Posts Tagged ‘MCMC’

Calling Scala code from R using jvmr

02/01/2015

Introduction

In previous posts I have explained why I think that Scala is a good language to use for statistical computing and data science. Despite this, R is very convenient for simple exploratory data analysis and visualisation – currently more convenient than Scala. I explained in my recent talk at the RSS what (relatively straightforward) things would need to be developed for Scala in order to make R completely redundant, but for the short term at least, it seems likely that I will need to use both R and Scala for my day-to-day work.

Since I use both Scala and R for statistical computing, it is very convenient to have a degree of interoperability between the two languages. I could call R from Scala code or Scala from R code, or both. Fortunately, some software tools have been developed recently which make this much simpler than it used to be. The software is jvmr, and as explained at the website, it enables calling Java and Scala from R and calling R from Java and Scala. I have previously discussed calling Java from R using the R CRAN package rJava. In this post I will focus on calling Scala from R using the CRAN package jvmr, which depends on rJava. I may examine calling R from Scala in a future post.

On a system with Java installed, it should be possible to install the jvmr R package with a simple

install.packages("jvmr")

from the R command prompt. The package has the usual documentation associated with it, but the draft paper describing the package is the best way to get an overview of its capabilities and a walk-through of simple usage.

A Gibbs sampler in Scala using Breeze

For illustration I’m going to use a Scala implementation of a Gibbs sampler which relies on the Breeze scientific library, and will be built using the simple build tool, sbt. Most non-trivial Scala projects depend on various versions of external libraries, and sbt is an easy way to build even very complex projects trivially on any system with Java installed. You don’t even need to have Scala installed in order to build and run projects using sbt. I give some simple complete worked examples of building and running Scala sbt projects in the github repo associated with my recent RSS talk. Installing sbt is trivial as explained in the repo READMEs.

For this post, the Scala code, gibbs.scala is given below:

package gibbs

object Gibbs {

    import scala.annotation.tailrec
    import scala.math.sqrt
    import breeze.stats.distributions.{Gamma,Gaussian}

    case class State(x: Double, y: Double) {
      override def toString: String = x.toString + " , " + y + "\n"
    }

    def nextIter(s: State): State = {
      val newX = Gamma(3.0, 1.0/((s.y)*(s.y)+4.0)).draw
      State(newX, Gaussian(1.0/(newX+1), 1.0/sqrt(2*newX+2)).draw)
    }

    @tailrec def nextThinnedIter(s: State,left: Int): State =
      if (left==0) s else nextThinnedIter(nextIter(s),left-1)

    def genIters(s: State, stop: Int, thin: Int): List[State] = {
      @tailrec def go(s: State, left: Int, acc: List[State]): List[State] =
        if (left>0)
          go(nextThinnedIter(s,thin), left-1, s::acc)
          else acc
      go(s,stop,Nil).reverse
    }

    def main(args: Array[String]) = {
      if (args.length != 3) {
        println("Usage: sbt \"run <outFile> <iters> <thin>\"")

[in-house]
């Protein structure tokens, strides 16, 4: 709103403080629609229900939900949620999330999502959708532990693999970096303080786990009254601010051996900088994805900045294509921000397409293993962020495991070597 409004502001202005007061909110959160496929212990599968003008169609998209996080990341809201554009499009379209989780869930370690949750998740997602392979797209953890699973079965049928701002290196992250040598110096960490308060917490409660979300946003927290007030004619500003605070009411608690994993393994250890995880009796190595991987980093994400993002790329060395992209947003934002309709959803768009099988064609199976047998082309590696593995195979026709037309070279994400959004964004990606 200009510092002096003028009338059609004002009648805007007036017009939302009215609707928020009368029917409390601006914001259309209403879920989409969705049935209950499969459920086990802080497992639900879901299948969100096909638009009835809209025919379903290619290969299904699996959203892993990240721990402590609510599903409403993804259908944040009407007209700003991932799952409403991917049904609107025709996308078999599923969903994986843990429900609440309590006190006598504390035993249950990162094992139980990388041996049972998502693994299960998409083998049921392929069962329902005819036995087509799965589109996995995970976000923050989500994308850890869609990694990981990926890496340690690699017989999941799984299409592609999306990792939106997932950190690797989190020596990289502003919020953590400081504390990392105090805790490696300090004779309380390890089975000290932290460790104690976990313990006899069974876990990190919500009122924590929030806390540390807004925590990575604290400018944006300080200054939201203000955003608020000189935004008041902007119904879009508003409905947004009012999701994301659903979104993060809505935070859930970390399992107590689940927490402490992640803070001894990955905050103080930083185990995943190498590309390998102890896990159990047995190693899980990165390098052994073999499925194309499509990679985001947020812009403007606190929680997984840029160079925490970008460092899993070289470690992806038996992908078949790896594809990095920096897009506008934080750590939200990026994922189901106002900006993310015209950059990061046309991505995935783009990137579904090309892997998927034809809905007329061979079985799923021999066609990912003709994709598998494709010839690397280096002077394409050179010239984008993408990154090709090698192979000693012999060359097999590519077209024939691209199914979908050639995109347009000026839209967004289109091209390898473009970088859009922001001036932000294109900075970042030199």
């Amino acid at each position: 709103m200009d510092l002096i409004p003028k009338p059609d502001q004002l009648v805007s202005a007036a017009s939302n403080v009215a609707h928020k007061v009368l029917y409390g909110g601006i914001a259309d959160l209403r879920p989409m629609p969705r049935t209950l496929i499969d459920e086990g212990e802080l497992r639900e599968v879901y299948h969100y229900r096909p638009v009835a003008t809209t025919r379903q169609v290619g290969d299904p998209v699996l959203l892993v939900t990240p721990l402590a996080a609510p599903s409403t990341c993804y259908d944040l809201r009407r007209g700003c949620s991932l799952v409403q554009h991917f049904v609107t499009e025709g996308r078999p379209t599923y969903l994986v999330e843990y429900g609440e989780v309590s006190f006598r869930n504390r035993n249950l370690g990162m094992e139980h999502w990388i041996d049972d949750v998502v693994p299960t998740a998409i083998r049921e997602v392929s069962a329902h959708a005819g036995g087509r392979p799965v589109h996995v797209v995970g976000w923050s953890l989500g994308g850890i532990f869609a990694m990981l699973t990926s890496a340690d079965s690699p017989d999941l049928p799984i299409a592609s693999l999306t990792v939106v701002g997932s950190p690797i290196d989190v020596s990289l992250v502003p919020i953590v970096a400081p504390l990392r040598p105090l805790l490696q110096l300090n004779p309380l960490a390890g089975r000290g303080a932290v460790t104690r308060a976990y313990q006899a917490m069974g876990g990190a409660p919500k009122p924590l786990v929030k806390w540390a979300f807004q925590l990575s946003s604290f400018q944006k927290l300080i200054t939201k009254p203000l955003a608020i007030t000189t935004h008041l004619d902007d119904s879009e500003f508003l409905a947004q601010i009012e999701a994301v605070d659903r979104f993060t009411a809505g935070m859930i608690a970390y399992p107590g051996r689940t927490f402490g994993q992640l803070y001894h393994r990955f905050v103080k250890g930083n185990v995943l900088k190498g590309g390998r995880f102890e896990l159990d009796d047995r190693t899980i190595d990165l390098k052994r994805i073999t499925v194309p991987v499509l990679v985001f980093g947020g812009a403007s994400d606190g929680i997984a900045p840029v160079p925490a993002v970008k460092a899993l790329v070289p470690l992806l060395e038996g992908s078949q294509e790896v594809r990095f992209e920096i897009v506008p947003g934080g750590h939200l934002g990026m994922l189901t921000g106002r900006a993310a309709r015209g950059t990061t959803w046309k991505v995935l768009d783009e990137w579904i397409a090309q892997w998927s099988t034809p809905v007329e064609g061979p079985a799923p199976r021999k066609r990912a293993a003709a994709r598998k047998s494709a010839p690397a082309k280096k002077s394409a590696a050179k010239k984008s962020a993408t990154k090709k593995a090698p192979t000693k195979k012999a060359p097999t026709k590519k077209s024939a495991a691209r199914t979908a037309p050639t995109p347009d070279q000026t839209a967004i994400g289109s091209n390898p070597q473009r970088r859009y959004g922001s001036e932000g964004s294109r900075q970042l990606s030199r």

sys.exit(1)
      } else {
        val outF=args(0)
        val iters=args(1).toInt
        val thin=args(2).toInt
        val out = genIters(State(0.0,0.0),iters,thin)
        val s = new java.io.FileWriter(outF)
        s.write("x , y\n")
        out map { it => s.write(it.toString) }
        s.close
      }
    }

}

This code requires Scala and the Breeze scientific library in order to build. We can specify this in a sbt build file, which should be called build.sbt and placed in the same directory as the Scala code.

name := "gibbs"

version := "0.1"

scalacOptions ++= Seq("-unchecked", "-deprecation", "-feature")

libraryDependencies  ++= Seq(
            "org.scalanlp" %% "breeze" % "0.10",
            "org.scalanlp" %% "breeze-natives" % "0.10"
)

resolvers ++= Seq(
            "Sonatype Snapshots" at "https://oss.sonatype.org/content/repositories/snapshots/",
            "Sonatype Releases" at "https://oss.sonatype.org/content/repositories/releases/"
)

scalaVersion := "2.11.2"

Now, from a system command prompt in the directory where the files are situated, it should be possible to download all dependencies and compile and run the code with a simple

sbt "run output.csv 50000 1000"

Calling via R system calls

Since this code takes a relatively long time to run, calling it from R via simple system calls isn’t a particularly terrible idea. For example, we can do this from the R command prompt with the following commands

system("sbt \"run output.csv 50000 1000\"")
out=read.csv("output.csv")
library(smfsb)
mcmcSummary(out,rows=2)

This works fine, but won’t work so well for code which needs to be called repeatedly. For this, tighter integration between R and Scala would be useful, which is where jvmr comes in.

Calling sbt-based Scala projects via jvmr

jvmr provides a very simple way to embed a Scala interpreter within an R session, to be able to execute Scala expressions from R and to have the results returned back to the R session for further processing. The main issue with using this in practice is managing dependencies on external libraries and setting the Scala classpath correctly. For an sbt project such as we are considering here, it is relatively easy to get sbt to provide us with all of the information we need in a fully automated way.

First, we need to add a new task to our sbt build instructions, which will output the full classpath in a way that is easy to parse from R. Just add the following to the end of the file build.sbt: